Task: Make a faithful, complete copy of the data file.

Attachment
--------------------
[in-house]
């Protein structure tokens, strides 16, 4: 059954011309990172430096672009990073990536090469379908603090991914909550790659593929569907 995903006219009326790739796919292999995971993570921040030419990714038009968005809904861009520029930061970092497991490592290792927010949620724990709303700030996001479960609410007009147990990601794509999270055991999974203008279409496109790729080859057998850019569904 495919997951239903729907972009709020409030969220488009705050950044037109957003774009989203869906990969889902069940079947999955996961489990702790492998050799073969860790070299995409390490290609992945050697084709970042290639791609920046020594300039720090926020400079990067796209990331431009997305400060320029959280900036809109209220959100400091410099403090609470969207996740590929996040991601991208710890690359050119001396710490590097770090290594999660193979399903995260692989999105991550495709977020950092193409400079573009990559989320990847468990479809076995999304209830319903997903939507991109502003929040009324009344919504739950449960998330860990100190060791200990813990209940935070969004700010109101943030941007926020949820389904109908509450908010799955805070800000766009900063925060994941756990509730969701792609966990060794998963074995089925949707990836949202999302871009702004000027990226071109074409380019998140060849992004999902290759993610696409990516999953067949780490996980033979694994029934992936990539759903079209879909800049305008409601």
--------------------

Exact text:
[in-house]
């Protein structure tokens, strides 16, 4: 059954011309990172430096672009990073990536090469379908603090991914909550790659593929569907 995903006219009326790739796919292999995971993570921040030419990714038009968005809904861009520029930061970092497991490592290792927010949620724990709303700030996001479960609410007009147990990601794509999270055991999974203008279409496109790729080859057998850019569904 495919997951239903729907972009709020409030969220488009705050950044037109957003774009989203869906990969889902069940079947999955996961489990702790492998050799073969860790070299995409390490290609992945050697084709970042290639791609920046020594300039720090926020400079990067796209990331431009997305400060320029959280900036809109209220959100400091410099403090609470969207996740590929996040991601991208710890690359050119001396710490590097770090290594999660193979399903995260692989999105991550495709977020950092193409400079573009990559989320990847468990479809076995999304209830319903997903939507991109502003929040009324009344919504739950449960998330860990100190060791200990813990209940935070969004700010109101943030941007926020949820389904109908509450908010799955805070800000766009900063925060994941756990509730969701792609966990060794998963074995089925949707990836949202999302871009702004000027990226071109074409380019998140060849992004999902290759993610696409990516999953067949780490996980033979694994029934992936990539759903079209879909800049305008409601």